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WHO Blames Rise in Reports of Fake Weight-Loss Drugs To Shortage of The Real Thing

In a recent statement, the World Health Organization (WHO) raised alarm about a surge in reports of counterfeit weight-loss drugs linked to the scarcity of legitimate medications, primarily those designed for diabetes management and weight loss. The global shortage, particularly in 2023, of renowned diabetes medications, such as Novo Nordisk’s Ozempic, has created a breeding ground for the production and distribution of fake drugs, posing serious health risks.

These counterfeit drugs, belonging to a category known as GLP-1 agonists, are frequently disseminated through unregulated channels, including social media platforms, contributing to a growing market for illicit pharmaceuticals. The WHO emphasized the inherent dangers associated with these fake medications, stating that they may lack efficacy, cause toxic reactions, and be produced in unhygienic conditions by unqualified personnel, potentially contaminated with harmful bacteria.

The demand for weight-loss drugs like Ozempic, Zepbound, Mounjaro, and Wegovy has surged globally, leading to shortages and creating opportunities for counterfeiters. Disturbingly, several cases have already emerged where individuals experienced dangerously low blood sugar levels after consuming suspected fake versions of Ozempic, raising concerns about the authenticity and safety of these counterfeit medications.

GLP-1 agonists, initially developed to manage type 2 diabetes, have gained popularity for their additional effect of reducing food cravings and slowing down stomach emptying, leading to significant weight loss in clinical trials—approximately 15% to 20% of body weight.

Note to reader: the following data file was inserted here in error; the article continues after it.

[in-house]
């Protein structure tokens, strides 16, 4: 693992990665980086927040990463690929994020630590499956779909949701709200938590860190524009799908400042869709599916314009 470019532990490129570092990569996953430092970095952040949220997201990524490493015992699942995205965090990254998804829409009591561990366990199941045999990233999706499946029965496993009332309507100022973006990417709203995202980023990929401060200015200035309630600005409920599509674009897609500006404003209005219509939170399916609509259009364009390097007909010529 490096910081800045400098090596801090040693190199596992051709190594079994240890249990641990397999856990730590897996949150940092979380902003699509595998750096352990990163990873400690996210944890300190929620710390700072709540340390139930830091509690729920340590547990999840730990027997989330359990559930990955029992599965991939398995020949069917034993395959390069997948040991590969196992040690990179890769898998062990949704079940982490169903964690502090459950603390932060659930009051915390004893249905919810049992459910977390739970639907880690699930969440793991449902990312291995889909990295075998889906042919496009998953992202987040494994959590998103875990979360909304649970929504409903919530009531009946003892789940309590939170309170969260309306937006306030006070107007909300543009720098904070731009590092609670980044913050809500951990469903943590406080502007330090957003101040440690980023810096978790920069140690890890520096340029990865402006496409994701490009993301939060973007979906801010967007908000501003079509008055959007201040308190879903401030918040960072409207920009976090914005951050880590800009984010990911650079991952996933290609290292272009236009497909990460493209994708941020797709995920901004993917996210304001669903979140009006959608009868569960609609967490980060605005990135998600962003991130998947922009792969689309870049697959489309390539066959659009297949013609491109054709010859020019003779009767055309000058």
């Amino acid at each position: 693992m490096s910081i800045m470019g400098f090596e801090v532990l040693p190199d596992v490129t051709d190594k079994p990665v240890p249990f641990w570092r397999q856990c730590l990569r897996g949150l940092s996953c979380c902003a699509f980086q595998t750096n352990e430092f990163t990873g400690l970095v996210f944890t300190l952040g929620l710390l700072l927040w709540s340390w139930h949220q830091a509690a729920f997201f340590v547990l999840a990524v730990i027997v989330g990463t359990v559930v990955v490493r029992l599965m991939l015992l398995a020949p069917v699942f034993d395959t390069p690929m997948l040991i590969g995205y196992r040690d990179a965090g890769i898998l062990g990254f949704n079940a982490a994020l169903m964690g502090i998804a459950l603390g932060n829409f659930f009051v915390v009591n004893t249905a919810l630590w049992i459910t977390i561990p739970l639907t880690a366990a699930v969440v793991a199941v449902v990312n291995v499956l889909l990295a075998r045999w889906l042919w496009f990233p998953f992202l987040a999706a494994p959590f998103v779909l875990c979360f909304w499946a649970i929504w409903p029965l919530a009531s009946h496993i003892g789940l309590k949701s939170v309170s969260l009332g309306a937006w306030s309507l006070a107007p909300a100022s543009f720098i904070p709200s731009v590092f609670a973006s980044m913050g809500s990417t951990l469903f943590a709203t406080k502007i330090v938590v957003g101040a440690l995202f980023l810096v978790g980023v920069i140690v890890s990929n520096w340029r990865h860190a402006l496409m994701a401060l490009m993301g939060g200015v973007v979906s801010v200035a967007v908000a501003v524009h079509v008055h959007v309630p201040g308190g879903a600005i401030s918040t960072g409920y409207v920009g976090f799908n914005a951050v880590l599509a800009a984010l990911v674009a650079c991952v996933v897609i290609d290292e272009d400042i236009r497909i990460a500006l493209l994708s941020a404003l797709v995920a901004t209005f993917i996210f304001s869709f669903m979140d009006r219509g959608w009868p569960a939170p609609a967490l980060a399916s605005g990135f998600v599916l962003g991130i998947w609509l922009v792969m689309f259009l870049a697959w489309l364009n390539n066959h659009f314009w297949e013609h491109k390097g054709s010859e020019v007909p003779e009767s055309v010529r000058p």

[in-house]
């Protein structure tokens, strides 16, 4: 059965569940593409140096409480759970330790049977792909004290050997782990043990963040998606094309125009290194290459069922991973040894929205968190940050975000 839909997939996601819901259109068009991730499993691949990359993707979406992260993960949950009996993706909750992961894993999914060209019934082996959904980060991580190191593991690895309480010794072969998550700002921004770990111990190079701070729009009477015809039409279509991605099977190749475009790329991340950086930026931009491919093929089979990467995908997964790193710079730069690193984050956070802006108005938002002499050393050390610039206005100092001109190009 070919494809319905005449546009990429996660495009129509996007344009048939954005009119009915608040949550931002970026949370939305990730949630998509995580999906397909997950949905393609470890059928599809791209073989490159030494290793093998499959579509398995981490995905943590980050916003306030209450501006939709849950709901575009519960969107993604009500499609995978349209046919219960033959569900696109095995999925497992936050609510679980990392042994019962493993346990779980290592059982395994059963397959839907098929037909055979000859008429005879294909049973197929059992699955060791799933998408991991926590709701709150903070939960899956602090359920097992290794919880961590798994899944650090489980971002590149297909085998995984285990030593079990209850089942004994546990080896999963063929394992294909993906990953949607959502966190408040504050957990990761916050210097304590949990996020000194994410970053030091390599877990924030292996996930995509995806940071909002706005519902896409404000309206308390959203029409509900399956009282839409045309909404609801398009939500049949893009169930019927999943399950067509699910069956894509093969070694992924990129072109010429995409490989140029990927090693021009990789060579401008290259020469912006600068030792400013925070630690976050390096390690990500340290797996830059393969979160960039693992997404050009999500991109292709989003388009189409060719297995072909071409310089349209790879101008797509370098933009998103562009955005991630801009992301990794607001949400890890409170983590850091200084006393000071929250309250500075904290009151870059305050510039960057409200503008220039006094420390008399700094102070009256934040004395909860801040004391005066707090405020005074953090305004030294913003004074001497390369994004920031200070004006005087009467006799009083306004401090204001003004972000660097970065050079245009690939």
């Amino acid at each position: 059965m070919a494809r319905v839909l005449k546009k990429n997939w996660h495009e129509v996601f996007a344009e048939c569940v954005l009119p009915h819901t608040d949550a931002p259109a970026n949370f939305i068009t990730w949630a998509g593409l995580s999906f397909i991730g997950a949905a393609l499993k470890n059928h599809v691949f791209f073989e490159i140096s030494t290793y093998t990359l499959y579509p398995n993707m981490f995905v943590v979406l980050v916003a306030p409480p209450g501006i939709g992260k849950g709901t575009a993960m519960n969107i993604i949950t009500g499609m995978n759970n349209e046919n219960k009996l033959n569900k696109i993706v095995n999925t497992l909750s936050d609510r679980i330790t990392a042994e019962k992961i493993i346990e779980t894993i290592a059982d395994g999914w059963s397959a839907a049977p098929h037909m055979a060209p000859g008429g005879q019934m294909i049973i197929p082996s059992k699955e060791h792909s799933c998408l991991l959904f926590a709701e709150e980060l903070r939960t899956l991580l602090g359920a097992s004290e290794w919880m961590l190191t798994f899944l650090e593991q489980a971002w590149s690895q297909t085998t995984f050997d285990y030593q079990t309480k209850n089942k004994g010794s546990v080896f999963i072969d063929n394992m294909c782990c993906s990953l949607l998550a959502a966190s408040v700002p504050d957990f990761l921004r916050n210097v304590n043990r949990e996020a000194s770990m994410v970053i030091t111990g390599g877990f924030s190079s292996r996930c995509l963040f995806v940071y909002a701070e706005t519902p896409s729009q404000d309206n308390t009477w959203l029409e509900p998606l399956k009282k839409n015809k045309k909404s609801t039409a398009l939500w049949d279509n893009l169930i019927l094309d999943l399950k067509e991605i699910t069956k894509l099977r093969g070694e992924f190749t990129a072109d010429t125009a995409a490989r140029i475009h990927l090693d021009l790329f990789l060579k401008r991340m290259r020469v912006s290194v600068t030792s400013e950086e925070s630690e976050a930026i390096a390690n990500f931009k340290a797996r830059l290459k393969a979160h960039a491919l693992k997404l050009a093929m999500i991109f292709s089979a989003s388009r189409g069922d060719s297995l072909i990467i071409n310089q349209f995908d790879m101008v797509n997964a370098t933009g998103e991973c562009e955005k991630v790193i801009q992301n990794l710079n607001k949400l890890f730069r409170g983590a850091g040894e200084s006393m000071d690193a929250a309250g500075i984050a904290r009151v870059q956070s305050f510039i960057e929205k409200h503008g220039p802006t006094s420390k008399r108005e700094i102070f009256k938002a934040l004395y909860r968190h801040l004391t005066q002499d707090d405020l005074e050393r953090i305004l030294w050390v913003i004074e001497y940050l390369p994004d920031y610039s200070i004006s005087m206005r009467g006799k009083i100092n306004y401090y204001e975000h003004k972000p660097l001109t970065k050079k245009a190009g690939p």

The shortage of these crucial medications in 2023, particularly in the United States, is expected to persist as pharmaceutical companies like Novo Nordisk and Eli Lilly struggle to expand their manufacturing capacities to meet the growing demand. Lilly’s CEO, David Ricks, has expressed concerns about the insufficient supply of Zepbound to meet the increasing demand, while Novo Nordisk anticipates constraints on Wegovy supplies well into 2024.

The U.S. Food and Drug Administration (FDA) has acknowledged shortages of Wegovy and one dosage of Lilly’s diabetes drug Mounjaro, further highlighting the severity of the situation. The WHO cautioned that prolonged shortages, coupled with the proliferation of counterfeit drugs, would disproportionately affect patients with type 2 diabetes.

To mitigate the risks associated with fake medications, the WHO advised consumers to procure their medicines from authorized and regulated suppliers, emphasizing the importance of healthcare professionals adhering to good prescribing and distribution practices. As the pharmaceutical industry grapples with increasing demand, safeguarding the integrity of these medications becomes imperative to ensure the well-being of patients worldwide.


Joan David-Leonhard

Joan David Leonhard is a recent Pharm.D graduate with a strong passion for the pharmaceutical industry and a particular interest in pharmaceutical media and communication. Her brief internship experience includes roles in pharmacy where she built strong patient-pharmacist relationships and a pharmaceutical media internship where she actively contributed to drug information articles, blog posts, social media engagement, and various media projects.
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